Köbben (1970 and in other papers) was concerned with the folly of making general statements based on case studies.
In his study of the Siriono of Bolivia, Holmberg (1950) concluded that hunting and gathering tribes tended to be underfed and obsessed by food. From his celebrated study of Western European nations during the 1880s and 1890s, Durkheim (1951 ) concluded that in general social isolation tends to drive a person to suicide. Hauser’s study (1959) of the Thai led him to believe that in general the more atomistic a society, the more it would resist modernization. Raulin (1959), studying the people of Gagnia and Daloa, concluded that uprooted peoples would be more interested in modernization than those still at home in the land of their ancestors.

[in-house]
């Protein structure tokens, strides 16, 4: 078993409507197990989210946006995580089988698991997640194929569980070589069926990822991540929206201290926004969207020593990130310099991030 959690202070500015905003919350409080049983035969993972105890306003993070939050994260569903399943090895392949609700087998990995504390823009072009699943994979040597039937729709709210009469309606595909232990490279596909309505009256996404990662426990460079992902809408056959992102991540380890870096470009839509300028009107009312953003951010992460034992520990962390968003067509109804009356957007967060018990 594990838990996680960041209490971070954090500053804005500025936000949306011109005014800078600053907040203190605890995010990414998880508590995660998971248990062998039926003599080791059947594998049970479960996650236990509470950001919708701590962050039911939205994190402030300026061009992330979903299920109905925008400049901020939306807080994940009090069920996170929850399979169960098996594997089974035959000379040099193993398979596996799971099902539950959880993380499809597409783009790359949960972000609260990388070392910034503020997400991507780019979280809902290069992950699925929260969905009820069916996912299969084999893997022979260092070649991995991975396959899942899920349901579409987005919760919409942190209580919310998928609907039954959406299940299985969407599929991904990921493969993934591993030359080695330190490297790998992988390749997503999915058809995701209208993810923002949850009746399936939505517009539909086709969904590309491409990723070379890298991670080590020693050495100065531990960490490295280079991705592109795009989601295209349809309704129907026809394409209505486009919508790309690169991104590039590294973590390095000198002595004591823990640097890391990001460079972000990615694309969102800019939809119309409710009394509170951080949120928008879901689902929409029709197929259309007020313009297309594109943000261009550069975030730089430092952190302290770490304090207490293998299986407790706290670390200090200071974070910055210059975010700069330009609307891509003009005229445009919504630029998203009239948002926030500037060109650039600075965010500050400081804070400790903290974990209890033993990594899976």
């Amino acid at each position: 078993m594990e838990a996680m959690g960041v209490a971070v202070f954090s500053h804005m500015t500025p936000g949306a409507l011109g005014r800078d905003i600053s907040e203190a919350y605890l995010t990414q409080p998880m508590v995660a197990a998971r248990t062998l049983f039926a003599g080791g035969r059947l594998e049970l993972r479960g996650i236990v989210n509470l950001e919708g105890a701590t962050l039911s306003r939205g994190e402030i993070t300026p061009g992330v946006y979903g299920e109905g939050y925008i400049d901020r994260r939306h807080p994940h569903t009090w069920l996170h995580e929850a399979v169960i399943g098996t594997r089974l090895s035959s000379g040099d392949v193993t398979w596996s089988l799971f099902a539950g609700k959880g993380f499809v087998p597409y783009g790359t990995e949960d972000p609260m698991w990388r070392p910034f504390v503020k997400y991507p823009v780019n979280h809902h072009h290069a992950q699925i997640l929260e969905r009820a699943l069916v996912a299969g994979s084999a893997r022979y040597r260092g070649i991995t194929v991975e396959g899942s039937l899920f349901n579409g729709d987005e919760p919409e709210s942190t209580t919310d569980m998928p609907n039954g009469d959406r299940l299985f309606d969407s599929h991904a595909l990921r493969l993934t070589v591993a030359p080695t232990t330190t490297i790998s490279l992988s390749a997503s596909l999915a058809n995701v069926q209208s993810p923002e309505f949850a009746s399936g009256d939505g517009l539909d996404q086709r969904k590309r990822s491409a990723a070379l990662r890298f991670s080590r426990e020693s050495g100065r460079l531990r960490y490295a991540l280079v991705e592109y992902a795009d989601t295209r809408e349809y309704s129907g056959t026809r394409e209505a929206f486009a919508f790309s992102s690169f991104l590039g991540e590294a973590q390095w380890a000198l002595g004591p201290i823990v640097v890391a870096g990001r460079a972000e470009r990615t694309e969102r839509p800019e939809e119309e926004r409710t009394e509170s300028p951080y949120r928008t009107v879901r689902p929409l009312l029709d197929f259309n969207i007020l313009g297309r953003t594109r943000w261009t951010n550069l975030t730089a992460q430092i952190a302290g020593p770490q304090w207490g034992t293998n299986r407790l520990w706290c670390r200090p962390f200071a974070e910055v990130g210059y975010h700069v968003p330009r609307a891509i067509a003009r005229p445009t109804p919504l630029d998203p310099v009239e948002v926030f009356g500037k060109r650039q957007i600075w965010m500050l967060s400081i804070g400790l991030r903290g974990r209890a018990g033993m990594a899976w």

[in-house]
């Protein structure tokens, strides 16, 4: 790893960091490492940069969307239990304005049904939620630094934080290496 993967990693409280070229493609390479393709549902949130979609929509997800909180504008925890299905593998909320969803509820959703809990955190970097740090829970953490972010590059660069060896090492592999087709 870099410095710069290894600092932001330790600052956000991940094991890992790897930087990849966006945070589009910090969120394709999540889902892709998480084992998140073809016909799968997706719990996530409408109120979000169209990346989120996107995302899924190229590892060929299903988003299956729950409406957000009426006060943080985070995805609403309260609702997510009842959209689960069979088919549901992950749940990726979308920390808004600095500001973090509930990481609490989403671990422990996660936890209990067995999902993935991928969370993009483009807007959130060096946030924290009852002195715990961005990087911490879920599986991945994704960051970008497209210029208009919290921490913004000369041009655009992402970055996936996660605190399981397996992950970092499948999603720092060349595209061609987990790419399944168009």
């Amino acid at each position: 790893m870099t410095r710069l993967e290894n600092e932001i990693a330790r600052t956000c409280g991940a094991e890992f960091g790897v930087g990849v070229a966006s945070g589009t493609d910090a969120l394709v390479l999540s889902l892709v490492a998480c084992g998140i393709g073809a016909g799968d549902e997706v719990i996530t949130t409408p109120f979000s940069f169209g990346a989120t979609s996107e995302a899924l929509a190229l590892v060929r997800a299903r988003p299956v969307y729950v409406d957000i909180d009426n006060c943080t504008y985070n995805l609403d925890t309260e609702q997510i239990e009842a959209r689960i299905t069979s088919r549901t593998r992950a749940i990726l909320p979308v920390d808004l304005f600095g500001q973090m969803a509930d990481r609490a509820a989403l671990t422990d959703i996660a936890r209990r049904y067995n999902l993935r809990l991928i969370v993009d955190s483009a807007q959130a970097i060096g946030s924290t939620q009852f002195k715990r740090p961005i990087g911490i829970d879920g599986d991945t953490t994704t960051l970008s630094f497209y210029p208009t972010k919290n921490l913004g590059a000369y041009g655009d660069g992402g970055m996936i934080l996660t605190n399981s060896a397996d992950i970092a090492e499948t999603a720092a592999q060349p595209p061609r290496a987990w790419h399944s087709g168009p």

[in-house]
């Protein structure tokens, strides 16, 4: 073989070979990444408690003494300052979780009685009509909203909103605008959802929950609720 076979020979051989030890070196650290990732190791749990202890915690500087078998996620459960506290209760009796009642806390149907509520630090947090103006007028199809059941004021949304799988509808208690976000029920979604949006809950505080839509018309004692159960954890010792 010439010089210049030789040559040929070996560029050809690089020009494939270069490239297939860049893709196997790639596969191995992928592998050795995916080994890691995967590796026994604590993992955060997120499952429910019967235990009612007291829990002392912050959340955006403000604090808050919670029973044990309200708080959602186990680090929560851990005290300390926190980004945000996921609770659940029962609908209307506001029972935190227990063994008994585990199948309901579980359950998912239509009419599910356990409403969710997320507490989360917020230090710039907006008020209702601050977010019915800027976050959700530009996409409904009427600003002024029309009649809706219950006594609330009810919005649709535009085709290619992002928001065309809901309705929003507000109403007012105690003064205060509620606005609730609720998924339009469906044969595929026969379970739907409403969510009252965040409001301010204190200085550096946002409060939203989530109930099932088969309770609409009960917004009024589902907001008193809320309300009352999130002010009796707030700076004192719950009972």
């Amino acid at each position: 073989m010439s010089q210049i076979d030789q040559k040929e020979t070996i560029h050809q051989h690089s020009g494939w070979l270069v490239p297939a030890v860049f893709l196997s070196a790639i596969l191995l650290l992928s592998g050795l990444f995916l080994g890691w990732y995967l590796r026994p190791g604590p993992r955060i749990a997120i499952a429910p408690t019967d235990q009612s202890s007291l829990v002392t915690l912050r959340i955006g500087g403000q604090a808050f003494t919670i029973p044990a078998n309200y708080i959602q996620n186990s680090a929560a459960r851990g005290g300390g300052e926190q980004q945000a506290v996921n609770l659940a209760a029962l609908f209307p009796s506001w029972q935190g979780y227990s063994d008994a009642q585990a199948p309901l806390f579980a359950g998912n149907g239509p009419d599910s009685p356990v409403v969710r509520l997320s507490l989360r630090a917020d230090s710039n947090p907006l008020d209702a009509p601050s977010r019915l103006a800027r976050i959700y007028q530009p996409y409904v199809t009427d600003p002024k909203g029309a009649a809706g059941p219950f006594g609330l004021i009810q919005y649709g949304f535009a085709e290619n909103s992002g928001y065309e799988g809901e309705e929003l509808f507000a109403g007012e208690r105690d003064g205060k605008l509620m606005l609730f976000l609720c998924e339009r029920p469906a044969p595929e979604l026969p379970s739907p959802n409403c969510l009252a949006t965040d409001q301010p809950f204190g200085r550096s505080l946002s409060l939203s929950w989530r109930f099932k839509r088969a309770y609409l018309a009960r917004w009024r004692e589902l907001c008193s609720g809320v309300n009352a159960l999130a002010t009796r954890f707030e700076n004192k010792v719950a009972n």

But, Needham, (1954), studying the Punan of Borneo, concluded that hunting and gathering tribes were usually well fed and unobsessed by food. Asuni (1962), studying the people of western Nigeria, concluded that social isolation had nothing to do with suicide. Adair and Vogt (1949), studying the Zuni, concluded that the less atomistic a society, the more it would resist modernization. De Waal Malefijt (1963), studying the Javanese, concluded that up-rooted peoples would be less interested in modernization than would stay-at-homes.
Köbben, A. 1973 [ 1970] Comparativists and Non-Comparativists in Anthropology. In A Handbook of Method in Cultural Anthropology, Eds. Naroll, R. & Cohen, R. pp. 581- 596.
There’s an interesting discussion of Köbben’s approach to comparison, along with other 20th-century Dutch anthropologists in this chapter:
de Wolf, J. J. 2002. Conditions of comparison : a consideration of two anthropological traditions in the Netherlands. In Anthropology, by comparison. Eds. Gingrich, A. and Fox, R.G. London; New York : Routledge.